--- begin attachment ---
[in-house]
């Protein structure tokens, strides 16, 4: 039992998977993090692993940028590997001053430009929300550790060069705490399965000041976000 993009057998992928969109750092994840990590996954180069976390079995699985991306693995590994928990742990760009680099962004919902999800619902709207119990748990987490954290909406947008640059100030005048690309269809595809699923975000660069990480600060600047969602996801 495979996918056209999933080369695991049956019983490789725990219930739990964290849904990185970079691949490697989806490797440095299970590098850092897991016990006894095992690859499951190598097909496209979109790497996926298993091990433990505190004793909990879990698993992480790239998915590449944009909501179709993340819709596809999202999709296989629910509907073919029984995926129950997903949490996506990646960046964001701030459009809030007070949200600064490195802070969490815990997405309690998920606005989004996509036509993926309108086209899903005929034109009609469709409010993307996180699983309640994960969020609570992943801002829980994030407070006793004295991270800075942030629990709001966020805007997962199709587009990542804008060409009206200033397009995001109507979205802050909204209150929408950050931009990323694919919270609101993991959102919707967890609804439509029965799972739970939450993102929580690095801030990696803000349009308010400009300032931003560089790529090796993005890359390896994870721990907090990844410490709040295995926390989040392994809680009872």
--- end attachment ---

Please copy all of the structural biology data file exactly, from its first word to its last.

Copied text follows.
[in-house]
């Protein structure tokens, strides 16, 4: 039992998977993090692993940028590997001053430009929300550790060069705490399965000041976000 993009057998992928969109750092994840990590996954180069976390079995699985991306693995590994928990742990760009680099962004919902999800619902709207119990748990987490954290909406947008640059100030005048690309269809595809699923975000660069990480600060600047969602996801 495979996918056209999933080369695991049956019983490789725990219930739990964290849904990185970079691949490697989806490797440095299970590098850092897991016990006894095992690859499951190598097909496209979109790497996926298993091990433990505190004793909990879990698993992480790239998915590449944009909501179709993340819709596809999202999709296989629910509907073919029984995926129950997903949490996506990646960046964001701030459009809030007070949200600064490195802070969490815990997405309690998920606005989004996509036509993926309108086209899903005929034109009609469709409010993307996180699983309640994960969020609570992943801002829980994030407070006793004295991270800075942030629990709001966020805007997962199709587009990542804008060409009206200033397009995001109507979205802050909204209150929408950050931009990323694919919270609101993991959102919707967890609804439509029965799972739970939450993102929580690095801030990696803000349009308010400009300032931003560089790529090796993005890359390896994870721990907090990844410490709040295995926390989040392994809680009872």